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But politicians haven't made the connection between the policy and the science. Hansen shows why Gore's solution - cap and trade - won't work, why we must phase out all coal, and why 350 parts per million of carbon is a goal we must achieve in the next two decades if our children and grandchildren are to avoid global meltdown and the storms of the book's title.
This urgent manifesto bucks conventional wisdom (including the Kyoto Protocol) and is sure to stir controversy, but Hansen - whose climate predictions have come to pass again and again, beginning in the 1980s when he first warned Congress about global warming - is the single most credible voice on the subject worldwide.
Hansen paints a devastating but all-too-realistic picture of what will happen in the near future, mere years and decades from now, if we follow the course we're on. But he is also an optimist, showing that there is still time to do what we need to save the planet. Urgent, strong action is needed, and this book, released just before the Copenhagen Conference in December 2009, will be key in setting the agenda going forward to create a groundswell, a tipping point, to save humanity from a dire fate more imminent than we had supposed.
Customer ReviewsMost Helpful
By Michael G on 07-06-10
Too Bad this critical read is so boring!
Although this is a 'must read' for those seriously interested in climate change, the author spends an inordinate amount of prose discussing his self-perceived failures to effectively communicate and convince government officials around the world that real action relative to AGC is critical. I found this exceedingly boring and self indulgent. Hansen is so detailed relative to many issues that I found myself tuning out until the relevent point was made. On the positive side there is a great deal of data and information presented. Hansen does a great job of arguing why nuclear power using breeder reactors may be the only way to replace coal and other fossil fuels for power generation. I suggest Hansen engage a writer who can summarize the data and important points, and make concise arguments which are understandable by the majority. I wish Hansen was as great a spokesman for the cause as he is a great scientist.
7 of 7 people found this review helpful
By Brad on 01-17-10
This is a must read
Hansen is a great scientist but this book proves he is an even better citizen. It lays out his beliefs on climate changes and offers solutions like no book I have ever read. The conclusions are devasting and horrifying.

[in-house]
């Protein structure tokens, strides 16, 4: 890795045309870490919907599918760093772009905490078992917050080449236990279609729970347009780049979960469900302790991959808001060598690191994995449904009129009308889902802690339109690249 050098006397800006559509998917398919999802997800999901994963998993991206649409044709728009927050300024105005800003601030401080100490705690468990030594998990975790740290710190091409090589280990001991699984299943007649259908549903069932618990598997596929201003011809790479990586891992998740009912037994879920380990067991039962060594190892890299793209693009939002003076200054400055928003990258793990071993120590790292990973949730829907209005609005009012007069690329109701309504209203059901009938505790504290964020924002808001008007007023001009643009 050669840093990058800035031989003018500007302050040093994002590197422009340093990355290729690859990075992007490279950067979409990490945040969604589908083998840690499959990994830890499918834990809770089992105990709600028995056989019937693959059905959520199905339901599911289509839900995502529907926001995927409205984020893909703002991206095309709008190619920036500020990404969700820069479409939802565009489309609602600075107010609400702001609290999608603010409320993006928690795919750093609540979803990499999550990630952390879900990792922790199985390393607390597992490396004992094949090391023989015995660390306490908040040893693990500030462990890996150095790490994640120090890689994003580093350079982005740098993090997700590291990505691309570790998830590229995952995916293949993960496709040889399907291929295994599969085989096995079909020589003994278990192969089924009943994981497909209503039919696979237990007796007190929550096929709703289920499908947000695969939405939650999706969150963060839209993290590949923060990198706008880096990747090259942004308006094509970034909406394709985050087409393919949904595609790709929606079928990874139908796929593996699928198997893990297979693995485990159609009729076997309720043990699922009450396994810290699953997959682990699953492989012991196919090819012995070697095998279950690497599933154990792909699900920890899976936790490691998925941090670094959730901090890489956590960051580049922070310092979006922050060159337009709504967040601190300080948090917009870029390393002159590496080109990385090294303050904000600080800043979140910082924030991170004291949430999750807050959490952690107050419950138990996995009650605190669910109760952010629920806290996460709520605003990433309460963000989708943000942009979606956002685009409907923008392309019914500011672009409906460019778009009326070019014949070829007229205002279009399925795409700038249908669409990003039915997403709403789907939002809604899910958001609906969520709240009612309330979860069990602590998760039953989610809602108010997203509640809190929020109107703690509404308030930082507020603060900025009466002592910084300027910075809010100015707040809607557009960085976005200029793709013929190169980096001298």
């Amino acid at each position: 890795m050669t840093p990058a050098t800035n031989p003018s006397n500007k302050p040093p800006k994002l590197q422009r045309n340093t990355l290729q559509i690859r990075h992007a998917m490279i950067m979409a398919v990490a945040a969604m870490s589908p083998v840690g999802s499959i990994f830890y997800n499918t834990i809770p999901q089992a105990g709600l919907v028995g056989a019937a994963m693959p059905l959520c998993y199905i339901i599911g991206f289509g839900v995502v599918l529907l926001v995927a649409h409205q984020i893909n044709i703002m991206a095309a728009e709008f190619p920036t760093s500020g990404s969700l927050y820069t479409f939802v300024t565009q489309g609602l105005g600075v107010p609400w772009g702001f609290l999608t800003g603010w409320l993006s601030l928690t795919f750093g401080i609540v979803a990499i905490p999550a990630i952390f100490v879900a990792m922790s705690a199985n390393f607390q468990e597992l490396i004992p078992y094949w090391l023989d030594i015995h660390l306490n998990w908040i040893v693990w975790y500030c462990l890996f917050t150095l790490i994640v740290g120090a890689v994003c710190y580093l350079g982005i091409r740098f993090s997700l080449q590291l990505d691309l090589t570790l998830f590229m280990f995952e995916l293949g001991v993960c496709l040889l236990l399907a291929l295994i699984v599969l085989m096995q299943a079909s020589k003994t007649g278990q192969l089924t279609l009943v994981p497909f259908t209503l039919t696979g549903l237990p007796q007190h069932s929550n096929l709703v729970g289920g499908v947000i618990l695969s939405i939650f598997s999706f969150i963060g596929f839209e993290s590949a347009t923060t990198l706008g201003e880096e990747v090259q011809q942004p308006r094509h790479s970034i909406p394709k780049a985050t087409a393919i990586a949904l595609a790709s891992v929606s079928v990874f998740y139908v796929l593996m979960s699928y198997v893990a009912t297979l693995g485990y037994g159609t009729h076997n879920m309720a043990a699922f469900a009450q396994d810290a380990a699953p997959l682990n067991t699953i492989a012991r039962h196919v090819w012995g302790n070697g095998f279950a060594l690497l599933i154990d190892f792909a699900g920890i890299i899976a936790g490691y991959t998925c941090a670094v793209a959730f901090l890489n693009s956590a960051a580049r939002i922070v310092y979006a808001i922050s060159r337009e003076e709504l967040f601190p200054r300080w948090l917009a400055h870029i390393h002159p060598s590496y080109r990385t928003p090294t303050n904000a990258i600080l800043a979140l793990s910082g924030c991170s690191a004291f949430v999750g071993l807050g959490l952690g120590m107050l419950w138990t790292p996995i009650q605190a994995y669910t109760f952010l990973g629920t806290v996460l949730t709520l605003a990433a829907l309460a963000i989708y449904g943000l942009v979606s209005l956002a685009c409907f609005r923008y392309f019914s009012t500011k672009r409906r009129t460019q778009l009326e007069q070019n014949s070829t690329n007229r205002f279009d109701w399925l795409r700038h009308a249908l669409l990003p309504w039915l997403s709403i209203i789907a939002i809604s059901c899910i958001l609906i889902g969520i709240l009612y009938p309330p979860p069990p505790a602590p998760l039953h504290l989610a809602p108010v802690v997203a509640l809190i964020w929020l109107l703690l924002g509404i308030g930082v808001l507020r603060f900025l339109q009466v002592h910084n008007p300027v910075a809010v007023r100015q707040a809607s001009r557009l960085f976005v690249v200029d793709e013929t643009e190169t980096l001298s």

It is very technical at times but that is excusable because Hansen helps you understand fully how quickly and grotesquely the deniers and critics have been with the science.
You feel the pain of Hansen as he describes the events of the past few decades as science has been twisted and denied by lesser minds and far lesser men. It is a tragedy that we have little time to correct.
This book spurred me to action. I cannot imagine a more important book to read at this time.
15 of 16 people found this review helpful
Customer ReviewsMost Helpful
By Lord Peridot on 08-16-17
Try "Global warming, global threat" instead
James Hansen is a very important and inspirational figure in the fight against climate change. But this audiobook is tedious, at least in parts. Its a shame as there is valuable information in there. Instead, I recommend The Modern Scholar lectures by Michael McElroy "Global warming, Global threat". These are clear, concise, interesting and well delivered by this Harvard professor. Also available on Audible are "The vanishing face of Gaia" by James Lovelock and "Global climate change" by Pilkey and Pilkey. Both are excellent books and blessedly short. Finally, for an interesting discussion on the psychology of climate change denial and indifference George Marshall's book "Don't even think about it" makes for interesting reading. Whoops, I mean audiobook listening!
By Joe on 04-07-13
Tough but interesting reading
This was not an easy read. In fact, I very nearly gave up after the first few chapters which were heavy on personality politics and light on science. However I'm glad I stuck with it as the second half of the book is far superior, with more science, better writing style and some scary facts. I wouldn't call this a great book, but it deserves it's four stars because it is an important book. It's hard not to feel compelled by the central argument here, and the authors reputation and experience suggest it is supported by solid science. A book everyone should read, even though it requires some effort.